RealTime IT News

Surprise, Your Headline Was Wrong

It's nice to know we have passionate readers. A story I wrote a few weeks back -- "Surprise, Microsoft Listed As Most Secure OS" -- made that clear.

However, there are some issues these readers noted, some more politely than others, that I want to address. Where necessary, I will include the reader responses in italics -- and unedited.

For starters, the story has a new headline: "Report Says Windows Gets The Fastest Repairs." And for good reason. The more rational among our respondents pointed out that Microsoft is not an OS, Windows is. That's what happens when you improvise a headline late in the day. The headline was misleading, as was stating Microsoft (Windows) was the most secure OS in the headline.

"Suprise, you're an idiot ...who doesn't know how to read let alone contextualize a snippet of a report which makes no claim that Windows is "more" secure than Apple"

Let's see. Thirty-nine issues for Windows, 43 for Mac, 63 for Solaris, 98 for HP-UX and 208 for Red Hat Linux in the second half of 2006. So who has the fewest problems? Numerically, Microsoft did, and it had the fastest turnaround time.

What disqualifies Microsoft from such a distinction, as so many pointed out, was the number of severe issues. Windows had 12 in the last six months of 2006, and Mac OS, Linux, HP-UX and Solaris all had one or two. That was what made the headline so inaccurate, and it's a rightful complaint. But again, I did not downplay this in the story. Rather, I pointed out that Microsoft had far and away the most severe bugs.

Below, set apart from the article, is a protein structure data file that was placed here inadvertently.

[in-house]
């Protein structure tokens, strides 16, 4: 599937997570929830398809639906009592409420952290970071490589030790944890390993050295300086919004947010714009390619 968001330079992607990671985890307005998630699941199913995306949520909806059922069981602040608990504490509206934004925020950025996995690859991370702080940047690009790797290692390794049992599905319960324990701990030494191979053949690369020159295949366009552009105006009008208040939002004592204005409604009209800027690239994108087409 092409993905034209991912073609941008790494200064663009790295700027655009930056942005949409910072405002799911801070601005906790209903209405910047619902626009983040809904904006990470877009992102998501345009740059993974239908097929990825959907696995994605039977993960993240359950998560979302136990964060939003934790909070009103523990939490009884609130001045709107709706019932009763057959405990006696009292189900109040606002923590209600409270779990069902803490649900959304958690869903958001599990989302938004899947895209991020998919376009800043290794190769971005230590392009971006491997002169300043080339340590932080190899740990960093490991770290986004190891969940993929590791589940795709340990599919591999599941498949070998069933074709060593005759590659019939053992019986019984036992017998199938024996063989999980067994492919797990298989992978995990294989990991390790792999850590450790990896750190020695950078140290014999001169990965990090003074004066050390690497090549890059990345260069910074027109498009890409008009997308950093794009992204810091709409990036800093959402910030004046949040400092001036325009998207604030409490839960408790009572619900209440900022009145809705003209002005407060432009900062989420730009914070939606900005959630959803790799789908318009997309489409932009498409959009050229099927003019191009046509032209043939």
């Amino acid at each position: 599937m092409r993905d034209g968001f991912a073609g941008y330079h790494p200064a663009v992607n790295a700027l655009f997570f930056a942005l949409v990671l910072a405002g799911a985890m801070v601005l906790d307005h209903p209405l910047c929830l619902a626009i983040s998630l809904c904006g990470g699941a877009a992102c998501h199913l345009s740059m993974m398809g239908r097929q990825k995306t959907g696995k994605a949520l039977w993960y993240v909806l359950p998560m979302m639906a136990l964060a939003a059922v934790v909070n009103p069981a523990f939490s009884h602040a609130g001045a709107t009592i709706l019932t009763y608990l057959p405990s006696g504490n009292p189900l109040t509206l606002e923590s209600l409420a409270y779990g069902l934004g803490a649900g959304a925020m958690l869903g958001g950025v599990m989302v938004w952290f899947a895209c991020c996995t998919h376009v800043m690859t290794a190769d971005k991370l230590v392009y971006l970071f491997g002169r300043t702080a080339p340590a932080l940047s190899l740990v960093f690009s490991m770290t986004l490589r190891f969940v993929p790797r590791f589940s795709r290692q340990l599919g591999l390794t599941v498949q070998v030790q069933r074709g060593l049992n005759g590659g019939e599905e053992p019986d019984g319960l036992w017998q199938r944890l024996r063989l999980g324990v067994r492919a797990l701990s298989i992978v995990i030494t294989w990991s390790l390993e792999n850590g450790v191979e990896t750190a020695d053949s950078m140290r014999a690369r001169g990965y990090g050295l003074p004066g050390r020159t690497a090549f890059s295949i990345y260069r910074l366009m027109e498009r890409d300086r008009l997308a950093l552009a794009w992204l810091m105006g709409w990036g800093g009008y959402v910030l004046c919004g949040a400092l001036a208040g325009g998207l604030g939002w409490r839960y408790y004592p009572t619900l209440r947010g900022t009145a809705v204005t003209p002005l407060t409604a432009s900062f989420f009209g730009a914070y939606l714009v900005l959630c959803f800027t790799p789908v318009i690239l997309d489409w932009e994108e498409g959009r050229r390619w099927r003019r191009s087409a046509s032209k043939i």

A legitimate complaint from many is that Red Hat's haul of 208 problems wasn't just confined to the operating system but utilities and other elements of the distribution. You're all quite right. I would have broken it out if the numbers were available, but they were not.

"You are a liar. The report does not say anything like that. There is nothing in the report that would lead any responsible person into making up such audacious lies."

It's called analysis, something we try to do from time to time. Simply regurgitating press releases is not only boring, it does nothing to distinguish us. When something like Symantec's massive report comes in, any one of us would look it over for the first-day take, which was my first story on the report, then scour it for a follow-up story. Of course anyone is free to disagree with our analysis as was the case here.

I do owe an apology to the folks at Symantec for any grief they may have gotten over the headline or assumptions made off the story. For the record, Symantec never gave an endorsement of one operating system over another. They merely listed the numbers; I drew my own conclusions.

Another reader came closer to the mark:

"I find it highly dubious that with anywhere from 70,000 to 115,000 viruses, trojans, spyware, malware, crapware, etc for the Windows platform and none (zero, zip, nada) for the Mac platform, that the Mac platform can be considered 'less secure' than the Windows platform."

He is correct in the incredible prevalence of Windows malware , but let's be real: Windows is the target because everyone uses it, not because it's a poorly coded OS full of holes. If Macintosh or Linux were the dominant platform, they would have all the malware.

But he was incorrect that there is "zip, zero, nada" malware for Mac. There certainly is, and there are certainly vulnerabilities. Ironically, most of the vulnerabilities uncovered on the Mac are found by coders and security experts who are trying to secure the OS. If there's ever sufficient motivation for the bad guys to target the Mac, they will find many more.

As my earlier reporting indicates, the bad guys are on Windows because, as Willie Sutton said of why he robbed banks, that's where the money is. (OK so he denied saying that, but it helps get my point across.)

Next page: more reader mail.